Category Archives: Park Projects

Bear Tagging

The NY Department of Environmental Conservation maintains about 3-5 radio-collared female bears every year in order to collect long-term data on the reproduction and movement of black bears. As you can imagine, getting collars on bears is not an easy business. This winter, when a rabbit hunter hunter reported a denning black bear with cubs at Pinnacle State Park, the DEC knew that this was an opportunity that couldn’t be missed.

Adult female black bears give birth every other year, with birthing occurring around mid-January. Collars are never put on small cubs because they grow quickly and the collar would pose a strangulation risk. However, DEC felt that the mother bear identified by the hunter would be an ideal target for collaring.

This winter, DEC partnered with State Parks, the Black Bear Management class at Finger Lakes Community College in Canandaigua, and veterinarians and technicians from Seneca Park Zoo in Rochester in order to radio-collar one female black bear.  The process involves tranquilizing the bear while still in her den in order to attach the collar. Because the bear is usually immobilized for half an hour to an hour, the specialists also need to care for the cubs and keep them warm while others are working on their mother.

The following link to a YouTube video will give you a good idea of what a den visit entails,

http://www.youtube.com/watch?v=vJRDpTUIrJI

bear tagging 3

Bear cubs are very cute, but please remember that approaching mother bears and cubs, in their dens or out, is extremely dangerous!

photo by Josh and Jim McGonigal

Cleaning Up Phragmites

Evicting invasive species from our parks is a tough job. Clearing Phragmites from around the rim of Moreau Lake in Moreau Lake State Park, for example, takes a large team of environmental staff and Student Conservation Association Interns an entire day, as we found out in early April.

phrag1

Phragmites is a tall reed which grows all over the world and has culturally been used for food, weapons, weaving material, music instruments.¹ However, populations of Eurasian Phragmites were introduced to the U.S by boat during the 18th and 19th centuries. Lacking natural population controls, the invasive Phragmites has rapidly spread throughout the U.S.²

Phragmites spreads rapidly because, in addition to reproducing through seeds, it also clones itself through rhizomes, a type of root that can form new, genetically identical plants. In this way, Phragmites can rapidly form dense stands that overcome all other plants in an area.³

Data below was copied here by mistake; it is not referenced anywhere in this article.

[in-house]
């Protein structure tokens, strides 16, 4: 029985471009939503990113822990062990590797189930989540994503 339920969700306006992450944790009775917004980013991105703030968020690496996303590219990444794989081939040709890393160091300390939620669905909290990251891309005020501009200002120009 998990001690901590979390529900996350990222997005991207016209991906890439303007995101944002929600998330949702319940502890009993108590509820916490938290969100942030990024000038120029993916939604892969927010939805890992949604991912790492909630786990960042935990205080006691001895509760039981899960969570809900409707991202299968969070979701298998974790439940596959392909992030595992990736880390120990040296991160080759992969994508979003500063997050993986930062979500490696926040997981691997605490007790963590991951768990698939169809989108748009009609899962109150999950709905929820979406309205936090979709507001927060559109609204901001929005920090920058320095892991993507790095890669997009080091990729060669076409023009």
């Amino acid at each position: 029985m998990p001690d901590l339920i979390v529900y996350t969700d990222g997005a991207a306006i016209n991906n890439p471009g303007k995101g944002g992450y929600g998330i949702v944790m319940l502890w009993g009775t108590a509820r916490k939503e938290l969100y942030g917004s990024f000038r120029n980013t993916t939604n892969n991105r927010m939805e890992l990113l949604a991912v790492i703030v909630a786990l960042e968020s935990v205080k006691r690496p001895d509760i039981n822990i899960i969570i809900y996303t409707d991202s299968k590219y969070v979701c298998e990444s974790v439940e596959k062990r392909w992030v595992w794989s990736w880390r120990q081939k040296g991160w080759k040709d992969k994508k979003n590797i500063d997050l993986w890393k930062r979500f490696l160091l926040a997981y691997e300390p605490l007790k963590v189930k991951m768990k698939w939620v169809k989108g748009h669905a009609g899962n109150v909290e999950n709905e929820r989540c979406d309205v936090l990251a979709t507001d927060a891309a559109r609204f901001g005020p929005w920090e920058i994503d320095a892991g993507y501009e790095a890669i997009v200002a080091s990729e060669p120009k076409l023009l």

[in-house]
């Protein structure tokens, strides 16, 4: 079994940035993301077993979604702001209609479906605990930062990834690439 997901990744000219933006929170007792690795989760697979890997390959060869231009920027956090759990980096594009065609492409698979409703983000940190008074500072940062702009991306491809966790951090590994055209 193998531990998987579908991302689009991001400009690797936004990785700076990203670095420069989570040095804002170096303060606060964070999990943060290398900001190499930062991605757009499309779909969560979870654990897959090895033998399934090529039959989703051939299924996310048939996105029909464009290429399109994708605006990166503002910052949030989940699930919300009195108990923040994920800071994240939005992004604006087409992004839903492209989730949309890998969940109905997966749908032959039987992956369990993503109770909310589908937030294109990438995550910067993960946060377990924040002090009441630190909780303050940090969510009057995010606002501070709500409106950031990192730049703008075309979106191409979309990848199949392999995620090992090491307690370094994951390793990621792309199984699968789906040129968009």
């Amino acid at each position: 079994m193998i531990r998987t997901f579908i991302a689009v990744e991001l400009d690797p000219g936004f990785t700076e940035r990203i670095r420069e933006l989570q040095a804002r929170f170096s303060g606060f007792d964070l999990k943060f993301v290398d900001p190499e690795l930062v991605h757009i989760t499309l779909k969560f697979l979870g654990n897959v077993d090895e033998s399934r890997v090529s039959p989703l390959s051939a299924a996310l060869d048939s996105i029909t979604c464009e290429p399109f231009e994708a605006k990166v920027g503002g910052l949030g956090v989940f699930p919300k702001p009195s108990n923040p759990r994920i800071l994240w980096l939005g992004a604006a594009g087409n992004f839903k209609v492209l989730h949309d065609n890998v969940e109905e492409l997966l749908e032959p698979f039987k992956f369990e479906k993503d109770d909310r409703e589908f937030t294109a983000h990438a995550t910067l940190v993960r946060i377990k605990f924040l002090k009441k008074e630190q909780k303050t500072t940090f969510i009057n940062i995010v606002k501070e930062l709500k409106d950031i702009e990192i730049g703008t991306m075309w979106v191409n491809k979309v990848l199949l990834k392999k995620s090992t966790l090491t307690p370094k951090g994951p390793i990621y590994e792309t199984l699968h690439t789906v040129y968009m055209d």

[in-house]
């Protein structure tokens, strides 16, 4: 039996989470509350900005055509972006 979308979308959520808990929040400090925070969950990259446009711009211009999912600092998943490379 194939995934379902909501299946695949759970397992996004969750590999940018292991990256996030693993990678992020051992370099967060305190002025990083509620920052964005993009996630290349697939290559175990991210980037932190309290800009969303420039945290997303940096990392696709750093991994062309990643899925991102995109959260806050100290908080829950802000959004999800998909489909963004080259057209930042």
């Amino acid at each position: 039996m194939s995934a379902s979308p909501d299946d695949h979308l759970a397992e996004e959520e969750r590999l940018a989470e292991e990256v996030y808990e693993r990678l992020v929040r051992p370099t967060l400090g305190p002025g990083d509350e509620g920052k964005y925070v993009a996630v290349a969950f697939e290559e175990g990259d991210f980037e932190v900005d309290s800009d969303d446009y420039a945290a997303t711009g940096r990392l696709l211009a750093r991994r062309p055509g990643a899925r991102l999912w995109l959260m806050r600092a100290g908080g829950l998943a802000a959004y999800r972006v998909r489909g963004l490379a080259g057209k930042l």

Cutting down Phragmites isn’t easy work. Structurally similar to bamboo, Phragmites needs to be cut down with a heavy machete or a metal-bladed weedwhacker. Plant can grow as high as fifteen feet and often shelter higher populations of ticks than stands of native plants.

Phrag Moreau Before and After

Because of the particularly pernicious nature of Phragmites, NYS Parks uses herbicide on large stands, in addition to manual and mechanical forms of control. However, even after the plant is dead, cutting Phragmites down is an important part of the restoration process because it allows native plants to recolonize the area, improving the health of wetland ecosystems and building a buffer against future Phragmites invasions.

Sources

  1. Driscoll, Leslie. 1999. Phragmites australis. University of Massachussetts Boston. Online, http://site.www.umb.edu/conne/leslie/lesliepage.htm.
  2. Saltonstall, Kristen. 2005. Plant Conservation Alliance Alien Plant Working Group—Phragmites australis. Online, http://www.nps.gov/plants/alien/fact.htm
  3. Phragmites australis (grass). Global Invasive Species Database. http://www.issg.org/database/welcome/

Post by Paris Harper, photos by Casey Holzworth

Hailes Cave Bat Gate Project – Protecting Bats’ Winter Home

Bats in Hailes Cave at J.B. Thacher State Park have been kept safe all winter long thanks to a bat gate installed by State Parks staff along with volunteers from the Northeastern Cave Conservancy and staff from the DEC. Hailes Cave serves as the winter hibernation site, or hibernaculum, for at least two species of bats. However, since the 1980s the population of bats in Hailes Cave, as well as other hibernacula throughout New York, has been in decline. Most recently, bat species in the North America have been afflicted with the outbreak of a rapidly spreading fungal infection which produces white nose syndrome, a condition which has decimated bat populations as threatens multiple bat species with extinction.

Besides white nose syndrome, recreational overuse of the cave area has been identified as one threat to the bats which can be easily mitigated. Frequent visitation to the cave, particularly between October and April, can disturb the bats during a time when they need to conserve their energy into order to survive until it is time for their spring emergence in April. The bat gate at Hailes Cave will protect the bats home during the winter while setting the stage for allowing patrons summer access to the cave through a permit system in the future, as was recommended in the park’s recent Master Plan.

Hailes bat gate

While the bat gate will keep curious visitors out of the bats’ winter home, the horizontal position and spacing of the main bars allow the bats to pass in and out easily. Each of the horizontal bars weighs more than 190 pounds and, over the course of three days, workers and volunteers moved over 3,000 pounds of steel from the top of the escarpment to the gate location 75 feet back into the cave at the base of the cliff! A huge thank you to the NCC and the DEC for their help protecting our State Parks’ natural resources!